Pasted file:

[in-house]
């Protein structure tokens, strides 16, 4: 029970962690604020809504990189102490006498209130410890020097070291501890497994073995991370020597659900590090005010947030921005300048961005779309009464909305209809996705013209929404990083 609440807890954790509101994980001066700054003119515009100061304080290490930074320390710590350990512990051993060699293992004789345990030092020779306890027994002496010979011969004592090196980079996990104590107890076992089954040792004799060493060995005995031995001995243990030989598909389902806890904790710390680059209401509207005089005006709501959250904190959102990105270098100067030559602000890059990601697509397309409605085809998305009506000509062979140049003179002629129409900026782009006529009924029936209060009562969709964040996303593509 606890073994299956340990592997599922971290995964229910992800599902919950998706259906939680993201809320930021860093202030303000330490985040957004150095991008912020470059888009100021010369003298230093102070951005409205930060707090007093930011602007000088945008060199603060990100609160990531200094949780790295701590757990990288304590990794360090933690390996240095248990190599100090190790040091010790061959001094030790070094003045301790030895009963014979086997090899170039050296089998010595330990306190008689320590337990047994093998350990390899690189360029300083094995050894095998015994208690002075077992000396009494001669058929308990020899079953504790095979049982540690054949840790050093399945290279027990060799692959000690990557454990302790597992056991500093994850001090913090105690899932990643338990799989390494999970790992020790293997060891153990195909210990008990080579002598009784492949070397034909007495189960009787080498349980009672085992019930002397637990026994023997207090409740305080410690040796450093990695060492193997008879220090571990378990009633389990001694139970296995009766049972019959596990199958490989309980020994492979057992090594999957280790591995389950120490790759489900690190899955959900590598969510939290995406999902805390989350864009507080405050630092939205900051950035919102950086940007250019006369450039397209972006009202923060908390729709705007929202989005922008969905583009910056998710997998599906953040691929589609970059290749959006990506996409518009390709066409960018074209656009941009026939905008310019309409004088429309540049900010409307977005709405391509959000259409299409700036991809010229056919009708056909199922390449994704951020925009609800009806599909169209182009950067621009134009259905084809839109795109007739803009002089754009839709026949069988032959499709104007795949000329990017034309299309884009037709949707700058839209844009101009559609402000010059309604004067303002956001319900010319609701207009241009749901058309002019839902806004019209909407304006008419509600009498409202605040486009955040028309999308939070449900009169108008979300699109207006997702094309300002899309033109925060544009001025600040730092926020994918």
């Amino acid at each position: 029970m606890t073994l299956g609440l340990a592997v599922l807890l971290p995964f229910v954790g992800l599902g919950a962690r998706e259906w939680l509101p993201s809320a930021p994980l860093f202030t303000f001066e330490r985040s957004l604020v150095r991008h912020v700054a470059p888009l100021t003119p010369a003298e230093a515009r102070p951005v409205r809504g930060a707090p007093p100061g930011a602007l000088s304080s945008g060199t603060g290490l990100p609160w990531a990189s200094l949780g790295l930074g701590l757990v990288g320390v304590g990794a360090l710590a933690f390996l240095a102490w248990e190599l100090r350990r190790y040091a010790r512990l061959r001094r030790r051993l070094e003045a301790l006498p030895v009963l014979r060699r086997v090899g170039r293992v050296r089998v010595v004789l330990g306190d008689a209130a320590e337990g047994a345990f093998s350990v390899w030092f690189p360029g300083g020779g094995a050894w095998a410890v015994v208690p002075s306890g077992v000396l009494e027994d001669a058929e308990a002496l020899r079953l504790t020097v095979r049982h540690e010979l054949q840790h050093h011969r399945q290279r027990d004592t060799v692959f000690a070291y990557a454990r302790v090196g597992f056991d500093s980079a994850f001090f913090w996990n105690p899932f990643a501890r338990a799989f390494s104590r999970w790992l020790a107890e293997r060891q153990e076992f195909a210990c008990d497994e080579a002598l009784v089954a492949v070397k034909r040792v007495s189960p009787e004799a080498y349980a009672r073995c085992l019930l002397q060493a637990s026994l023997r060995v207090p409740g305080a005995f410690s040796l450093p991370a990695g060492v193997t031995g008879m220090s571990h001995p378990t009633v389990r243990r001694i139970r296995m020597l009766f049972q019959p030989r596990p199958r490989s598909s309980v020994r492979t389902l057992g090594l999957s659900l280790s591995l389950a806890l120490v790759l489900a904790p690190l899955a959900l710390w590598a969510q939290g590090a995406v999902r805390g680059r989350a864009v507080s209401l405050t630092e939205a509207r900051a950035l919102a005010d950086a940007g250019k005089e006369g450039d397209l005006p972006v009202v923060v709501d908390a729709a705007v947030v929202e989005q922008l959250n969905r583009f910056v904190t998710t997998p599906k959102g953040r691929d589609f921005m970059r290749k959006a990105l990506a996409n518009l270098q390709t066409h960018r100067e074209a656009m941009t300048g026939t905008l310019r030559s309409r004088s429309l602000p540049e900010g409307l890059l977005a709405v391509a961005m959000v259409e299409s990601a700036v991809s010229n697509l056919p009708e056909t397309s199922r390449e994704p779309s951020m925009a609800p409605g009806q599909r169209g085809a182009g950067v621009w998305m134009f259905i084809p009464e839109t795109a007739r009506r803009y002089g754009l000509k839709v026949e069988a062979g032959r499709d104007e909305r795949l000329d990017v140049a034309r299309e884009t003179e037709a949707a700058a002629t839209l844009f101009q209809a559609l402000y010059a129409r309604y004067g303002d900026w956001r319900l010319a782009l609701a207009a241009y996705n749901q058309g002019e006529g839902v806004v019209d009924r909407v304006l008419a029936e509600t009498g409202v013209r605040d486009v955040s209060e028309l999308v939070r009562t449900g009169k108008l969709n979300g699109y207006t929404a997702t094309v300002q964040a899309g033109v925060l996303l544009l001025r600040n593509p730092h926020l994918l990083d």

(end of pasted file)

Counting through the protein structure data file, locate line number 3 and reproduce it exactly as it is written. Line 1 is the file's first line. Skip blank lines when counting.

């Amino acid at each position: 029970m606890t073994l299956g609440l340990a592997v599922l807890l971290p995964f229910v954790g992800l599902g919950a962690r998706e259906w939680l509101p993201s809320a930021p994980l860093f202030t303000f001066e330490r985040s957004l604020v150095r991008h912020v700054a470059p888009l100021t003119p010369a003298e230093a515009r102070p951005v409205r809504g930060a707090p007093p100061g930011a602007l000088s304080s945008g060199t603060g290490l990100p609160w990531a990189s200094l949780g790295l930074g701590l757990v990288g320390v304590g990794a360090l710590a933690f390996l240095a102490w248990e190599l100090r350990r190790y040091a010790r512990l061959r001094r030790r051993l070094e003045a301790l006498p030895v009963l014979r060699r086997v090899g170039r293992v050296r089998v010595v004789l330990g306190d008689a209130a320590e337990g047994a345990f093998s350990v390899w030092f690189p360029g300083g020779g094995a050894w095998a410890v015994v208690p002075s306890g077992v000396l009494e027994d001669a058929e308990a002496l020899r079953l504790t020097v095979r049982h540690e010979l054949q840790h050093h011969r399945q290279r027990d004592t060799v692959f000690a070291y990557a454990r302790v090196g597992f056991d500093s980079a994850f001090f913090w996990n105690p899932f990643a501890r338990a799989f390494s104590r999970w790992l020790a107890e293997r060891q153990e076992f195909a210990c008990d497994e080579a002598l009784v089954a492949v070397k034909r040792v007495s189960p009787e004799a080498y349980a009672r073995c085992l019930l002397q060493a637990s026994l023997r060995v207090p409740g305080a005995f410690s040796l450093p991370a990695g060492v193997t031995g008879m220090s571990h001995p378990t009633v389990r243990r001694i139970r296995m020597l009766f049972q019959p030989r596990p199958r490989s598909s309980v020994r492979t389902l057992g090594l999957s659900l280790s591995l389950a806890l120490v790759l489900a904790p690190l899955a959900l710390w590598a969510q939290g590090a995406v999902r805390g680059r989350a864009v507080s209401l405050t630092e939205a509207r900051a950035l919102a005010d950086a940007g250019k005089e006369g450039d397209l005006p972006v009202v923060v709501d908390a729709a705007v947030v929202e989005q922008l959250n969905r583009f910056v904190t998710t997998p599906k959102g953040r691929d589609f921005m970059r290749k959006a990105l990506a996409n518009l270098q390709t066409h960018r100067e074209a656009m941009t300048g026939t905008l310019r030559s309409r004088s429309l602000p540049e900010g409307l890059l977005a709405v391509a961005m959000v259409e299409s990601a700036v991809s010229n697509l056919p009708e056909t397309s199922r390449e994704p779309s951020m925009a609800p409605g009806q599909r169209g085809a182009g950067v621009w998305m134009f259905i084809p009464e839109t795109a007739r009506r803009y002089g754009l000509k839709v026949e069988a062979g032959r499709d104007e909305r795949l000329d990017v140049a034309r299309e884009t003179e037709a949707a700058a002629t839209l844009f101009q209809a559609l402000y010059a129409r309604y004067g303002d900026w956001r319900l010319a782009l609701a207009a241009y996705n749901q058309g002019e006529g839902v806004v019209d009924r909407v304006l008419a029936e509600t009498g409202v013209r605040d486009v955040s209060e028309l999308v939070r009562t449900g009169k108008l969709n979300g699109y207006t929404a997702t094309v300002q964040a899309g033109v925060l996303l544009l001025r600040n593509p730092h926020l994918l990083d």